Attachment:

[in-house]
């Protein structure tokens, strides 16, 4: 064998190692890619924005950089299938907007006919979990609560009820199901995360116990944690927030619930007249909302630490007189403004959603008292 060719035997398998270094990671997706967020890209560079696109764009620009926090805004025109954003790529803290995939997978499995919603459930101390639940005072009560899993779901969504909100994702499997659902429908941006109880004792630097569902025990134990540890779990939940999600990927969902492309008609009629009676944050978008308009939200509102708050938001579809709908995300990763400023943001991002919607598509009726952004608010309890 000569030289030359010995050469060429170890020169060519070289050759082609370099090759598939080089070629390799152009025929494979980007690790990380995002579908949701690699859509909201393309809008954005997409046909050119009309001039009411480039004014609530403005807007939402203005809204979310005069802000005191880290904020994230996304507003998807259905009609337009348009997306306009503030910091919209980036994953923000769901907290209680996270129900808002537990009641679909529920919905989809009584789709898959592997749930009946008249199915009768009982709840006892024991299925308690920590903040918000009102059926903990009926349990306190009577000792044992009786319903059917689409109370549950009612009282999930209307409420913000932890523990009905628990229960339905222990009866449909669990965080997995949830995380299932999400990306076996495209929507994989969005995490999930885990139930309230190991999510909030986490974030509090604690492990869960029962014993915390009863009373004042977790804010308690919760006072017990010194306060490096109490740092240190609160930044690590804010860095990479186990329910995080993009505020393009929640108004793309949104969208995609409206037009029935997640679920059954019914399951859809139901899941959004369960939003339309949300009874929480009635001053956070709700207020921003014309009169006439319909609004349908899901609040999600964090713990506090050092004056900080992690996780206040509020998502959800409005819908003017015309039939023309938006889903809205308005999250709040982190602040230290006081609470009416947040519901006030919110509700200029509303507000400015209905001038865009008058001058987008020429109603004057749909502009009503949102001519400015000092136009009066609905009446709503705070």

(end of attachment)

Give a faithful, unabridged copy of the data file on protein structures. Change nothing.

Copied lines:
[in-house]
């Protein structure tokens, strides 16, 4: 064998190692890619924005950089299938907007006919979990609560009820199901995360116990944690927030619930007249909302630490007189403004959603008292 060719035997398998270094990671997706967020890209560079696109764009620009926090805004025109954003790529803290995939997978499995919603459930101390639940005072009560899993779901969504909100994702499997659902429908941006109880004792630097569902025990134990540890779990939940999600990927969902492309008609009629009676944050978008308009939200509102708050938001579809709908995300990763400023943001991002919607598509009726952004608010309890 000569030289030359010995050469060429170890020169060519070289050759082609370099090759598939080089070629390799152009025929494979980007690790990380995002579908949701690699859509909201393309809008954005997409046909050119009309001039009411480039004014609530403005807007939402203005809204979310005069802000005191880290904020994230996304507003998807259905009609337009348009997306306009503030910091919209980036994953923000769901907290209680996270129900808002537990009641679909529920919905989809009584789709898959592997749930009946008249199915009768009982709840006892024991299925308690920590903040918000009102059926903990009926349990306190009577000792044992009786319903059917689409109370549950009612009282999930209307409420913000932890523990009905628990229960339905222990009866449909669990965080997995949830995380299932999400990306076996495209929507994989969005995490999930885990139930309230190991999510909030986490974030509090604690492990869960029962014993915390009863009373004042977790804010308690919760006072017990010194306060490096109490740092240190609160930044690590804010860095990479186990329910995080993009505020393009929640108004793309949104969208995609409206037009029935997640679920059954019914399951859809139901899941959004369960939003339309949300009874929480009635001053956070709700207020921003014309009169006439319909609004349908899901609040999600964090713990506090050092004056900080992690996780206040509020998502959800409005819908003017015309039939023309938006889903809205308005999250709040982190602040230290006081609470009416947040519901006030919110509700200029509303507000400015209905001038865009008058001058987008020429109603004057749909502009009503949102001519400015000092136009009066609905009446709503705070």